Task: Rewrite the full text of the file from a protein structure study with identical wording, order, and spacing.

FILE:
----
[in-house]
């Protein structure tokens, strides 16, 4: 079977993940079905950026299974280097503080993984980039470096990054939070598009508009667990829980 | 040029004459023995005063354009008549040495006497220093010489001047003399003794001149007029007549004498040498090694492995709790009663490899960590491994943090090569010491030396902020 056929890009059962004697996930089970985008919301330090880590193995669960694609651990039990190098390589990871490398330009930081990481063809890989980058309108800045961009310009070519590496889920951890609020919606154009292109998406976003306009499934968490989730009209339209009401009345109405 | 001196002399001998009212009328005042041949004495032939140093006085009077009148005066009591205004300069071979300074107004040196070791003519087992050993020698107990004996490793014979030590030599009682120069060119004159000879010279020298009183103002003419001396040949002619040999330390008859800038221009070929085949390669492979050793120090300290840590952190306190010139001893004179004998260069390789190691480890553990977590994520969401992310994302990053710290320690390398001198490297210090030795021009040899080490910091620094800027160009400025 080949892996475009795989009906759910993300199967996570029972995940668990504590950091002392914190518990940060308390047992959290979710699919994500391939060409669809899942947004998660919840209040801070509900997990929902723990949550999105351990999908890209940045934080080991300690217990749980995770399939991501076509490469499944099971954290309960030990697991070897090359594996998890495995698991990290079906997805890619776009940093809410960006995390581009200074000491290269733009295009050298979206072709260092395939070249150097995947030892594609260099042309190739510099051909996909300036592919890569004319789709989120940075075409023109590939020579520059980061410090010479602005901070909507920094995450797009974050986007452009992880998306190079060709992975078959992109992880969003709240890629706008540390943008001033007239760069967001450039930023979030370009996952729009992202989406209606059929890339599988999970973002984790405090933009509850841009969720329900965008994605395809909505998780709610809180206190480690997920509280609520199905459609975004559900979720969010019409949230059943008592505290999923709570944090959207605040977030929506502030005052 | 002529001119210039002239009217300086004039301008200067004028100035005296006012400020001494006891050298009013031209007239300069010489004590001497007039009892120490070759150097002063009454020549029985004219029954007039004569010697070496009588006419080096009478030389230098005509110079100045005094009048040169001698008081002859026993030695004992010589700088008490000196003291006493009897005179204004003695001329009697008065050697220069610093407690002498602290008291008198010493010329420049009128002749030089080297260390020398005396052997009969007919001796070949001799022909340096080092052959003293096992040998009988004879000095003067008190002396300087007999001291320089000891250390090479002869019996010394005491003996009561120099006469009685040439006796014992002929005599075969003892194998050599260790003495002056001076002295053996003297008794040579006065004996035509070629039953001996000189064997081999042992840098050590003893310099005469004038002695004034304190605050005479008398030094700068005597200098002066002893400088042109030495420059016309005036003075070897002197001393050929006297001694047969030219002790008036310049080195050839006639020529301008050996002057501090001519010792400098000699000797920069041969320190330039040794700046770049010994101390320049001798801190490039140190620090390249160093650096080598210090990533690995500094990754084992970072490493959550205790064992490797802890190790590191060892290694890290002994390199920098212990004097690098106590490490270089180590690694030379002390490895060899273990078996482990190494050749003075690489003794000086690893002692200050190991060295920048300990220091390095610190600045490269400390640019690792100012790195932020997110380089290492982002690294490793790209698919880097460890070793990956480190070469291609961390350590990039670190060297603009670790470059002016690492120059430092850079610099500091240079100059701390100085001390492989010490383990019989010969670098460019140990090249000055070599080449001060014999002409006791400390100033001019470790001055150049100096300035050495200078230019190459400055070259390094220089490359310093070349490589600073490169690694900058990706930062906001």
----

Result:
[in-house]
């Protein structure tokens, strides 16, 4: 079977993940079905950026299974280097503080993984980039470096990054939070598009508009667990829980 | 040029004459023995005063354009008549040495006497220093010489001047003399003794001149007029007549004498040498090694492995709790009663490899960590491994943090090569010491030396902020 056929890009059962004697996930089970985008919301330090880590193995669960694609651990039990190098390589990871490398330009930081990481063809890989980058309108800045961009310009070519590496889920951890609020919606154009292109998406976003306009499934968490989730009209339209009401009345109405 | 001196002399001998009212009328005042041949004495032939140093006085009077009148005066009591205004300069071979300074107004040196070791003519087992050993020698107990004996490793014979030590030599009682120069060119004159000879010279020298009183103002003419001396040949002619040999330390008859800038221009070929085949390669492979050793120090300290840590952190306190010139001893004179004998260069390789190691480890553990977590994520969401992310994302990053710290320690390398001198490297210090030795021009040899080490910091620094800027160009400025 080949892996475009795989009906759910993300199967996570029972995940668990504590950091002392914190518990940060308390047992959290979710699919994500391939060409669809899942947004998660919840209040801070509900997990929902723990949550999105351990999908890209940045934080080991300690217990749980995770399939991501076509490469499944099971954290309960030990697991070897090359594996998890495995698991990290079906997805890619776009940093809410960006995390581009200074000491290269733009295009050298979206072709260092395939070249150097995947030892594609260099042309190739510099051909996909300036592919890569004319789709989120940075075409023109590939020579520059980061410090010479602005901070909507920094995450797009974050986007452009992880998306190079060709992975078959992109992880969003709240890629706008540390943008001033007239760069967001450039930023979030370009996952729009992202989406209606059929890339599988999970973002984790405090933009509850841009969720329900965008994605395809909505998780709610809180206190480690997920509280609520199905459609975004559900979720969010019409949230059943008592505290999923709570944090959207605040977030929506502030005052 | 002529001119210039002239009217300086004039301008200067004028100035005296006012400020001494006891050298009013031209007239300069010489004590001497007039009892120490070759150097002063009454020549029985004219029954007039004569010697070496009588006419080096009478030389230098005509110079100045005094009048040169001698008081002859026993030695004992010589700088008490000196003291006493009897005179204004003695001329009697008065050697220069610093407690002498602290008291008198010493010329420049009128002749030089080297260390020398005396052997009969007919001796070949001799022909340096080092052959003293096992040998009988004879000095003067008190002396300087007999001291320089000891250390090479002869019996010394005491003996009561120099006469009685040439006796014992002929005599075969003892194998050599260790003495002056001076002295053996003297008794040579006065004996035509070629039953001996000189064997081999042992840098050590003893310099005469004038002695004034304190605050005479008398030094700068005597200098002066002893400088042109030495420059016309005036003075070897002197001393050929006297001694047969030219002790008036310049080195050839006639020529301008050996002057501090001519010792400098000699000797920069041969320190330039040794700046770049010994101390320049001798801190490039140190620090390249160093650096080598210090990533690995500094990754084992970072490493959550205790064992490797802890190790590191060892290694890290002994390199920098212990004097690098106590490490270089180590690694030379002390490895060899273990078996482990190494050749003075690489003794000086690893002692200050190991060295920048300990220091390095610190600045490269400390640019690792100012790195932020997110380089290492982002690294490793790209698919880097460890070793990956480190070469291609961390350590990039670190060297603009670790470059002016690492120059430092850079610099500091240079100059701390100085001390492989010490383990019989010969670098460019140990090249000055070599080449001060014999002409006791400390100033001019470790001055150049100096300035050495200078230019190459400055070259390094220089490359310093070349490589600073490169690694900058990706930062906001």